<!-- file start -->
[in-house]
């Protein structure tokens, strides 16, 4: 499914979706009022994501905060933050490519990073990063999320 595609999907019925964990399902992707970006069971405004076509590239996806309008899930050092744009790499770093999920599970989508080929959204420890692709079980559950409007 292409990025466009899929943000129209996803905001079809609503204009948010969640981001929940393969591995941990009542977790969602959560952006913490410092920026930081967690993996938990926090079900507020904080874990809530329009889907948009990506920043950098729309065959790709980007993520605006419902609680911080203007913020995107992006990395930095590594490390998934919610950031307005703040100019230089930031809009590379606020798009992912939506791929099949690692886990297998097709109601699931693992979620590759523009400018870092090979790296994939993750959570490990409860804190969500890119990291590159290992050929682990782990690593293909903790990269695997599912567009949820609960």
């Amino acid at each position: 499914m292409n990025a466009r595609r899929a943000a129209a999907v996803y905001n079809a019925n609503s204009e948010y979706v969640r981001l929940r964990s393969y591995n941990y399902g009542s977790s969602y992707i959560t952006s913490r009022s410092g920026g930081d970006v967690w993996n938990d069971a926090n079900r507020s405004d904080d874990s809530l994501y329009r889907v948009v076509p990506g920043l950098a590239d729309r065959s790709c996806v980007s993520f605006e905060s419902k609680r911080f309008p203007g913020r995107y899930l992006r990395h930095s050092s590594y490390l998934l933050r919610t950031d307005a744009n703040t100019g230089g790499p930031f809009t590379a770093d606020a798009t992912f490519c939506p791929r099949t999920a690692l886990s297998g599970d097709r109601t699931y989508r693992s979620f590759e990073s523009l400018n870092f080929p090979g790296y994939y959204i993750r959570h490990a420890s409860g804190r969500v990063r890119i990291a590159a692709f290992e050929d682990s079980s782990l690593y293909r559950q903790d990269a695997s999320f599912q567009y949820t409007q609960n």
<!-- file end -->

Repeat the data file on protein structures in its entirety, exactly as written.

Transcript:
[in-house]
């Protein structure tokens, strides 16, 4: 499914979706009022994501905060933050490519990073990063999320 595609999907019925964990399902992707970006069971405004076509590239996806309008899930050092744009790499770093999920599970989508080929959204420890692709079980559950409007 292409990025466009899929943000129209996803905001079809609503204009948010969640981001929940393969591995941990009542977790969602959560952006913490410092920026930081967690993996938990926090079900507020904080874990809530329009889907948009990506920043950098729309065959790709980007993520605006419902609680911080203007913020995107992006990395930095590594490390998934919610950031307005703040100019230089930031809009590379606020798009992912939506791929099949690692886990297998097709109601699931693992979620590759523009400018870092090979790296994939993750959570490990409860804190969500890119990291590159290992050929682990782990690593293909903790990269695997599912567009949820609960």
């Amino acid at each position: 499914m292409n990025a466009r595609r899929a943000a129209a999907v996803y905001n079809a019925n609503s204009e948010y979706v969640r981001l929940r964990s393969y591995n941990y399902g009542s977790s969602y992707i959560t952006s913490r009022s410092g920026g930081d970006v967690w993996n938990d069971a926090n079900r507020s405004d904080d874990s809530l994501y329009r889907v948009v076509p990506g920043l950098a590239d729309r065959s790709c996806v980007s993520f605006e905060s419902k609680r911080f309008p203007g913020r995107y899930l992006r990395h930095s050092s590594y490390l998934l933050r919610t950031d307005a744009n703040t100019g230089g790499p930031f809009t590379a770093d606020a798009t992912f490519c939506p791929r099949t999920a690692l886990s297998g599970d097709r109601t699931y989508r693992s979620f590759e990073s523009l400018n870092f080929p090979g790296y994939y959204i993750r959570h490990a420890s409860g804190r969500v990063r890119i990291a590159a692709f290992e050929d682990s079980s782990l690593y293909r559950q903790d990269a695997s999320f599912q567009y949820t409007q609960n």